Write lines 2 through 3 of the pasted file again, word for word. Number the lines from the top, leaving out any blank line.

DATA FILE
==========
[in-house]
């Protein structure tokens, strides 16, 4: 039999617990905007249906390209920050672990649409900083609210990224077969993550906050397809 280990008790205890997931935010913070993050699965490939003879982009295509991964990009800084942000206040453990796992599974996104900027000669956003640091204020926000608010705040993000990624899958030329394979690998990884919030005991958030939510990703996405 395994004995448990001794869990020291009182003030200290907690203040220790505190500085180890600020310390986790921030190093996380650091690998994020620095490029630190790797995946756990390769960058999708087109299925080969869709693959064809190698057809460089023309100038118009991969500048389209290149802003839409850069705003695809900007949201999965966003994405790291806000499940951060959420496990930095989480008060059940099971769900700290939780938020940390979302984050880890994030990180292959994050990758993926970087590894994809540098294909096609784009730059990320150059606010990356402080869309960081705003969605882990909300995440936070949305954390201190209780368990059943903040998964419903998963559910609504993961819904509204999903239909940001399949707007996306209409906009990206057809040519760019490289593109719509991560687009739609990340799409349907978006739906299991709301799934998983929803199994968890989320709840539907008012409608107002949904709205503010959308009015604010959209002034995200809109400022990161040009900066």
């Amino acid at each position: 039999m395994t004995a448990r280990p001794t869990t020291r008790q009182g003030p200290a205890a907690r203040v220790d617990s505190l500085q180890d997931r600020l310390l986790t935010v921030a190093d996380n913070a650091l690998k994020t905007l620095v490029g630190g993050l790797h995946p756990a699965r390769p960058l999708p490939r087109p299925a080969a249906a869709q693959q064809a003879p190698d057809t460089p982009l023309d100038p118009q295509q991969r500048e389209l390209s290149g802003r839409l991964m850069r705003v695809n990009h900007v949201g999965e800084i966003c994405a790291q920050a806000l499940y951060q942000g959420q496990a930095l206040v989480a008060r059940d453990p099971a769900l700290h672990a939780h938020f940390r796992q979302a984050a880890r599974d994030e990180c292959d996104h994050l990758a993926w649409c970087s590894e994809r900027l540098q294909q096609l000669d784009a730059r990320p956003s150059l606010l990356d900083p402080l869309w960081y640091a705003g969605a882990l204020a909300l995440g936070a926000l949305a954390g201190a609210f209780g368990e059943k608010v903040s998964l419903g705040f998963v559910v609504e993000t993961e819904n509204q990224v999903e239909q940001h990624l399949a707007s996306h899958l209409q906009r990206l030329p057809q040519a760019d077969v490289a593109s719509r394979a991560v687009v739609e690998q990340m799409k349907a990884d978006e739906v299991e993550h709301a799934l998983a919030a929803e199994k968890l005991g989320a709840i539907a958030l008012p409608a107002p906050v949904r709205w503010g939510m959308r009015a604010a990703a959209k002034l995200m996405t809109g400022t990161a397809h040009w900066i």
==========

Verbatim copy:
């Protein structure tokens, strides 16, 4: 039999617990905007249906390209920050672990649409900083609210990224077969993550906050397809 280990008790205890997931935010913070993050699965490939003879982009295509991964990009800084942000206040453990796992599974996104900027000669956003640091204020926000608010705040993000990624899958030329394979690998990884919030005991958030939510990703996405 395994004995448990001794869990020291009182003030200290907690203040220790505190500085180890600020310390986790921030190093996380650091690998994020620095490029630190790797995946756990390769960058999708087109299925080969869709693959064809190698057809460089023309100038118009991969500048389209290149802003839409850069705003695809900007949201999965966003994405790291806000499940951060959420496990930095989480008060059940099971769900700290939780938020940390979302984050880890994030990180292959994050990758993926970087590894994809540098294909096609784009730059990320150059606010990356402080869309960081705003969605882990909300995440936070949305954390201190209780368990059943903040998964419903998963559910609504993961819904509204999903239909940001399949707007996306209409906009990206057809040519760019490289593109719509991560687009739609990340799409349907978006739906299991709301799934998983929803199994968890989320709840539907008012409608107002949904709205503010959308009015604010959209002034995200809109400022990161040009900066």
């Amino acid at each position: 039999m395994t004995a448990r280990p001794t869990t020291r008790q009182g003030p200290a205890a907690r203040v220790d617990s505190l500085q180890d997931r600020l310390l986790t935010v921030a190093d996380n913070a650091l690998k994020t905007l620095v490029g630190g993050l790797h995946p756990a699965r390769p960058l999708p490939r087109p299925a080969a249906a869709q693959q064809a003879p190698d057809t460089p982009l023309d100038p118009q295509q991969r500048e389209l390209s290149g802003r839409l991964m850069r705003v695809n990009h900007v949201g999965e800084i966003c994405a790291q920050a806000l499940y951060q942000g959420q496990a930095l206040v989480a008060r059940d453990p099971a769900l700290h672990a939780h938020f940390r796992q979302a984050a880890r599974d994030e990180c292959d996104h994050l990758a993926w649409c970087s590894e994809r900027l540098q294909q096609l000669d784009a730059r990320p956003s150059l606010l990356d900083p402080l869309w960081y640091a705003g969605a882990l204020a909300l995440g936070a926000l949305a954390g201190a609210f209780g368990e059943k608010v903040s998964l419903g705040f998963v559910v609504e993000t993961e819904n509204q990224v999903e239909q940001h990624l399949a707007s996306h899958l209409q906009r990206l030329p057809q040519a760019d077969v490289a593109s719509r394979a991560v687009v739609e690998q990340m799409k349907a990884d978006e739906v299991e993550h709301a799934l998983a919030a929803e199994k968890l005991g989320a709840i539907a958030l008012p409608a107002p906050v949904r709205w503010g939510m959308r009015a604010a990703a959209k002034l995200m996405t809109g400022t990161a397809h040009w900066i």